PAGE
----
The Foxhound is energetic, good-natured, active, independent and loyal. Foxhounds are typical pack dogs that are usually difficult to train and not overly obedient. They require firm control and handling to curb their hunting instincts. Foxhounds are working dogs and don't tend to be suitable as family pets. Although they are friendly and gentle they tend to be rather noisy.
Minimal grooming is required for the Foxhound.
Foxhounds need considerable amounts of exercise and love nothing more than going for a long run.
Foxhounds have hearty appetites and eat a reasonable amount of food. They are not at all fussy and rapidly devour their food.
A hunting dog similar to the Foxhound existed centuries before Christ. It is presumed that these dogs made their way to Europe during the Roman invasions and its believed that they were crossed with the early bloodhounds or St. Huberts (as they were known then). They arrived in Britain with the Norman invasions in the 11th century and the larger type were used for hare hunting. These hounds were extremely valuable in safeguarding farms from foxes, before poisoning became the method for killing these pests.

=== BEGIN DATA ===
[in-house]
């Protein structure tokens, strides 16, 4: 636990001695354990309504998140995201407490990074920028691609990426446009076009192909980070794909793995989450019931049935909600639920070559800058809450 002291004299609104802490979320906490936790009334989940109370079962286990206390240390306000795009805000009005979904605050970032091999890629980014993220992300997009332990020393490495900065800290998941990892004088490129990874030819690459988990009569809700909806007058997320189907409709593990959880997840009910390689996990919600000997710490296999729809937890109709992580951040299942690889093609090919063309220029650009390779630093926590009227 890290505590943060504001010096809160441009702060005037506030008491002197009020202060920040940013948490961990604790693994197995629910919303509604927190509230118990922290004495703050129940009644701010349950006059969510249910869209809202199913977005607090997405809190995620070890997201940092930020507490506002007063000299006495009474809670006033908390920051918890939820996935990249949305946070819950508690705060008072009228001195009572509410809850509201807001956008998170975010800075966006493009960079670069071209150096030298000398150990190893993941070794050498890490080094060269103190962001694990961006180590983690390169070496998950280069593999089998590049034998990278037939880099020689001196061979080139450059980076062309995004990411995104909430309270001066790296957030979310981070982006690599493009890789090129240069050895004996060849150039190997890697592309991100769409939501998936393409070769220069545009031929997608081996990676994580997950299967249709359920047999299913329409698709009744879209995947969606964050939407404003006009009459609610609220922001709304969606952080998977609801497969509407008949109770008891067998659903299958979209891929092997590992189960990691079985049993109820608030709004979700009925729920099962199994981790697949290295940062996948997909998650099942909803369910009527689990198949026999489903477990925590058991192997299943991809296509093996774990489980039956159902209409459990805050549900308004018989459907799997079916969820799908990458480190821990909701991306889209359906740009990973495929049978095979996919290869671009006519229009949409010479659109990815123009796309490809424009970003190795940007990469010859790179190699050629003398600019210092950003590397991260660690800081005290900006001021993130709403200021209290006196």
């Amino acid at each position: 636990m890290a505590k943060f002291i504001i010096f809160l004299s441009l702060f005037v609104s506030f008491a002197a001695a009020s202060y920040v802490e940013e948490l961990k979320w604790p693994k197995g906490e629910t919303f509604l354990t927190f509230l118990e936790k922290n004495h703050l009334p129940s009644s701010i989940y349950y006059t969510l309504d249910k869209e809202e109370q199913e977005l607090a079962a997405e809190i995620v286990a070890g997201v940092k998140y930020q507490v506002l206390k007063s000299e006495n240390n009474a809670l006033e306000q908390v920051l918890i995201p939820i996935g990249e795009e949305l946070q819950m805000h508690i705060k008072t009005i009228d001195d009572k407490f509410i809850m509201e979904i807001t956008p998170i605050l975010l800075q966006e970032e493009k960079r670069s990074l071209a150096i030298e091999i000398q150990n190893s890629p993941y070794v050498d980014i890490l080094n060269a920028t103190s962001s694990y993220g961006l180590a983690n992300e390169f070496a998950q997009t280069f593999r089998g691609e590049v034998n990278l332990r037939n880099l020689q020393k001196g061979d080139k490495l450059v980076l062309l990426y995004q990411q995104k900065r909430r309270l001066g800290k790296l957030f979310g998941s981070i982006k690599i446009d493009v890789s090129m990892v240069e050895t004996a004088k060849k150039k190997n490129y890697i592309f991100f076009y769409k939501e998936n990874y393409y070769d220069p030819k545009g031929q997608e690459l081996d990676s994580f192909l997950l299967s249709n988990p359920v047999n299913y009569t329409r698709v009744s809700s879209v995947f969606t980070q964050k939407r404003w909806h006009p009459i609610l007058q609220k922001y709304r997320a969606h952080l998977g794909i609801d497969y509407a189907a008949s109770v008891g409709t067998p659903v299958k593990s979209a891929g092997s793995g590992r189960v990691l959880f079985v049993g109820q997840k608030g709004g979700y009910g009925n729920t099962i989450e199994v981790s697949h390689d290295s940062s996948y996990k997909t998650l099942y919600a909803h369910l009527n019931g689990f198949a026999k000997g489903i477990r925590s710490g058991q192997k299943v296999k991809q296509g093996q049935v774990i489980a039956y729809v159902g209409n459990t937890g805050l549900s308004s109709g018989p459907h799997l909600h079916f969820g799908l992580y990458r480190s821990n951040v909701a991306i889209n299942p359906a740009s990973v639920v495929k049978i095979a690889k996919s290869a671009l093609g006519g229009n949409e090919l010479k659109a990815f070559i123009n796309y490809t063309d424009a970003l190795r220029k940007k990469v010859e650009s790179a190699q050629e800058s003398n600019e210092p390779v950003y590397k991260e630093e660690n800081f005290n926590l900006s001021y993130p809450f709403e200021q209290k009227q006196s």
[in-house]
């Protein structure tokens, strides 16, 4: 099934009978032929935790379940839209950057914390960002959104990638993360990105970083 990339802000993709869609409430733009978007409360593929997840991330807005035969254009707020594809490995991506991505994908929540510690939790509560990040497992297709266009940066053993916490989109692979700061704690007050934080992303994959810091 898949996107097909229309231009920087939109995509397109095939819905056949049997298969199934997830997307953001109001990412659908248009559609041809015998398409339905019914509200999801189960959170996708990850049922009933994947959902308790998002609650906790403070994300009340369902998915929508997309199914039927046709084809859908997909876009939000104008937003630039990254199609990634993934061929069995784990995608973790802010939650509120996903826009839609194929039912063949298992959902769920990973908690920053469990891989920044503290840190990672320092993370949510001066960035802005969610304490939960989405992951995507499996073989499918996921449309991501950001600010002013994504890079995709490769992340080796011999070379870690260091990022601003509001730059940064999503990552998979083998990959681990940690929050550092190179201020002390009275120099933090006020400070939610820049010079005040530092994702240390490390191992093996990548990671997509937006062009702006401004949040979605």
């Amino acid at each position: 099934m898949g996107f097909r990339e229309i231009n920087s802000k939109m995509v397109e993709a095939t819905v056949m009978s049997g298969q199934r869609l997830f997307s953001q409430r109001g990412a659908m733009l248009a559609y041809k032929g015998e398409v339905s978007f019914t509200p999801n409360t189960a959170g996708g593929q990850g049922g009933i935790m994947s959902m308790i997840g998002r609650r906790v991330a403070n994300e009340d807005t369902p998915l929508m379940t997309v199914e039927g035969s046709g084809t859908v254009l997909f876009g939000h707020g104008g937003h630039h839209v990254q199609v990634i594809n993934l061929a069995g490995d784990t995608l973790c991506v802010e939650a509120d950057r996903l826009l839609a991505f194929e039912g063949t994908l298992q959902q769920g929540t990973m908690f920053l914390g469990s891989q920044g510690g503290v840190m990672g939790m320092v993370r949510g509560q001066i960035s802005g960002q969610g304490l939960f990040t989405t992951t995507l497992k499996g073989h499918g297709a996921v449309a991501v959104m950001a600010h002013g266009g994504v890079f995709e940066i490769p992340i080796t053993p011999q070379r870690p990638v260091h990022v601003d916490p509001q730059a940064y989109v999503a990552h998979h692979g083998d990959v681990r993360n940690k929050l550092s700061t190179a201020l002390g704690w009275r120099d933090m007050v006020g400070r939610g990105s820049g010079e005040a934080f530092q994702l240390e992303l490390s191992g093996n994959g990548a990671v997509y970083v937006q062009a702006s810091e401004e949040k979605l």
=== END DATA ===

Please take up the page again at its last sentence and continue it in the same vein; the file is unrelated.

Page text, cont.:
General Appearance: Heavy-boned, muscular and active.
Color: Tricolor: black/tan/white. Pied: white/fawn.
Coat: Glossy, short and dense.
Tail: Carried fairly high but never over the back and set at the level of the back.
Ears: Set low, short and hanging close to the cheeks.
Body: The back is level and wide. The chest is massive and the shoulders are well sloped.
- Foxhounds are not considered ideal family pets. They may be appropriate family companions when they are within a country environment and can put their hunting abilities to work, such as getting rid of hares from the property.